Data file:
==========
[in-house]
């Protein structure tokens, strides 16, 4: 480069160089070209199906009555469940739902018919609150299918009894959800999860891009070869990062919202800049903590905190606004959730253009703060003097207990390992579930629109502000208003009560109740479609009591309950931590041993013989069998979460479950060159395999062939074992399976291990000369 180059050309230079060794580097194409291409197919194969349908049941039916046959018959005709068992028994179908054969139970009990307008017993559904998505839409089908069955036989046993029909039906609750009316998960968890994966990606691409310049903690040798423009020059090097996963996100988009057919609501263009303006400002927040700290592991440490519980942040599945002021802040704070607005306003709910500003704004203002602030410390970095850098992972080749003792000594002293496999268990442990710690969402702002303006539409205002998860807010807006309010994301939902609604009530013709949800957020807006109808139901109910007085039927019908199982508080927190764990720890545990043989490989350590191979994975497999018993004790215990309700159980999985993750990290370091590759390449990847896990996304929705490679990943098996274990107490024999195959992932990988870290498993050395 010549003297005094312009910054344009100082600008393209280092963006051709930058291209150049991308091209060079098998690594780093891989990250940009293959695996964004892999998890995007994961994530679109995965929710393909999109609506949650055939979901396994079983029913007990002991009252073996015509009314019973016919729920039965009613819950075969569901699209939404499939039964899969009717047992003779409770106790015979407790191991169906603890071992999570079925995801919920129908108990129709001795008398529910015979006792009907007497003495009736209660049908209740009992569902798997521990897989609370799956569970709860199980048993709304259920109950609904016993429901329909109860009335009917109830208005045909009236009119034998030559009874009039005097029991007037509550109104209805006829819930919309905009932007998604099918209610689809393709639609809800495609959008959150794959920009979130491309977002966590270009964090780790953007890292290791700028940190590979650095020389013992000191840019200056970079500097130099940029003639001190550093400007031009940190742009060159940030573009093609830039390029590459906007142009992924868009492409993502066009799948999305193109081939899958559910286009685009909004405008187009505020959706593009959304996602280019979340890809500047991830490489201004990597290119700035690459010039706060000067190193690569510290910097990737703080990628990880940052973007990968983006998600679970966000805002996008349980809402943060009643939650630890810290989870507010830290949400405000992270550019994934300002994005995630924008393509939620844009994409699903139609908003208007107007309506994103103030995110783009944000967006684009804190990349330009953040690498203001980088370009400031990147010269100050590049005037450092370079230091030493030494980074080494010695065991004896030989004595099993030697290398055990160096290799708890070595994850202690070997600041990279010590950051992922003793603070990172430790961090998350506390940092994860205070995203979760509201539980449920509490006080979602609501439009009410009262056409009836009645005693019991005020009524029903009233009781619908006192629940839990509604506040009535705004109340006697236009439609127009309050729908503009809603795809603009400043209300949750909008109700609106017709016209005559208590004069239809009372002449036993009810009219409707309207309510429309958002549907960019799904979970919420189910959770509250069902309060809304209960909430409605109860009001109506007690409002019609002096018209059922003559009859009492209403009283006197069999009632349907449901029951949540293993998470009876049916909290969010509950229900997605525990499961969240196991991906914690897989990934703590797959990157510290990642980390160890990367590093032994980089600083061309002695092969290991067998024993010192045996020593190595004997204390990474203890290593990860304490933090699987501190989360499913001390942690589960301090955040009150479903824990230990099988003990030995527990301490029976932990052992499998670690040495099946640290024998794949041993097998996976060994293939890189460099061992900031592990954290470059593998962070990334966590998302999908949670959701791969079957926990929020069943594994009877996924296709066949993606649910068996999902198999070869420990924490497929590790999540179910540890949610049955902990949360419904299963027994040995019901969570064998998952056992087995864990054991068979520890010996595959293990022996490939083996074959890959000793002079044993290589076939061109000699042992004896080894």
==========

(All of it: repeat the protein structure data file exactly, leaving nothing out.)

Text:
[in-house]
């Protein structure tokens, strides 16, 4: 480069160089070209199906009555469940739902018919609150299918009894959800999860891009070869990062919202800049903590905190606004959730253009703060003097207990390992579930629109502000208003009560109740479609009591309950931590041993013989069998979460479950060159395999062939074992399976291990000369 180059050309230079060794580097194409291409197919194969349908049941039916046959018959005709068992028994179908054969139970009990307008017993559904998505839409089908069955036989046993029909039906609750009316998960968890994966990606691409310049903690040798423009020059090097996963996100988009057919609501263009303006400002927040700290592991440490519980942040599945002021802040704070607005306003709910500003704004203002602030410390970095850098992972080749003792000594002293496999268990442990710690969402702002303006539409205002998860807010807006309010994301939902609604009530013709949800957020807006109808139901109910007085039927019908199982508080927190764990720890545990043989490989350590191979994975497999018993004790215990309700159980999985993750990290370091590759390449990847896990996304929705490679990943098996274990107490024999195959992932990988870290498993050395 010549003297005094312009910054344009100082600008393209280092963006051709930058291209150049991308091209060079098998690594780093891989990250940009293959695996964004892999998890995007994961994530679109995965929710393909999109609506949650055939979901396994079983029913007990002991009252073996015509009314019973016919729920039965009613819950075969569901699209939404499939039964899969009717047992003779409770106790015979407790191991169906603890071992999570079925995801919920129908108990129709001795008398529910015979006792009907007497003495009736209660049908209740009992569902798997521990897989609370799956569970709860199980048993709304259920109950609904016993429901329909109860009335009917109830208005045909009236009119034998030559009874009039005097029991007037509550109104209805006829819930919309905009932007998604099918209610689809393709639609809800495609959008959150794959920009979130491309977002966590270009964090780790953007890292290791700028940190590979650095020389013992000191840019200056970079500097130099940029003639001190550093400007031009940190742009060159940030573009093609830039390029590459906007142009992924868009492409993502066009799948999305193109081939899958559910286009685009909004405008187009505020959706593009959304996602280019979340890809500047991830490489201004990597290119700035690459010039706060000067190193690569510290910097990737703080990628990880940052973007990968983006998600679970966000805002996008349980809402943060009643939650630890810290989870507010830290949400405000992270550019994934300002994005995630924008393509939620844009994409699903139609908003208007107007309506994103103030995110783009944000967006684009804190990349330009953040690498203001980088370009400031990147010269100050590049005037450092370079230091030493030494980074080494010695065991004896030989004595099993030697290398055990160096290799708890070595994850202690070997600041990279010590950051992922003793603070990172430790961090998350506390940092994860205070995203979760509201539980449920509490006080979602609501439009009410009262056409009836009645005693019991005020009524029903009233009781619908006192629940839990509604506040009535705004109340006697236009439609127009309050729908503009809603795809603009400043209300949750909008109700609106017709016209005559208590004069239809009372002449036993009810009219409707309207309510429309958002549907960019799904979970919420189910959770509250069902309060809304209960909430409605109860009001109506007690409002019609002096018209059922003559009859009492209403009283006197069999009632349907449901029951949540293993998470009876049916909290969010509950229900997605525990499961969240196991991906914690897989990934703590797959990157510290990642980390160890990367590093032994980089600083061309002695092969290991067998024993010192045996020593190595004997204390990474203890290593990860304490933090699987501190989360499913001390942690589960301090955040009150479903824990230990099988003990030995527990301490029976932990052992499998670690040495099946640290024998794949041993097998996976060994293939890189460099061992900031592990954290470059593998962070990334966590998302999908949670959701791969079957926990929020069943594994009877996924296709066949993606649910068996999902198999070869420990924490497929590790999540179910540890949610049955902990949360419904299963027994040995019901969570064998998952056992087995864990054991068979520890010996595959293990022996490939083996074959890959000793002079044993290589076939061109000699042992004896080894």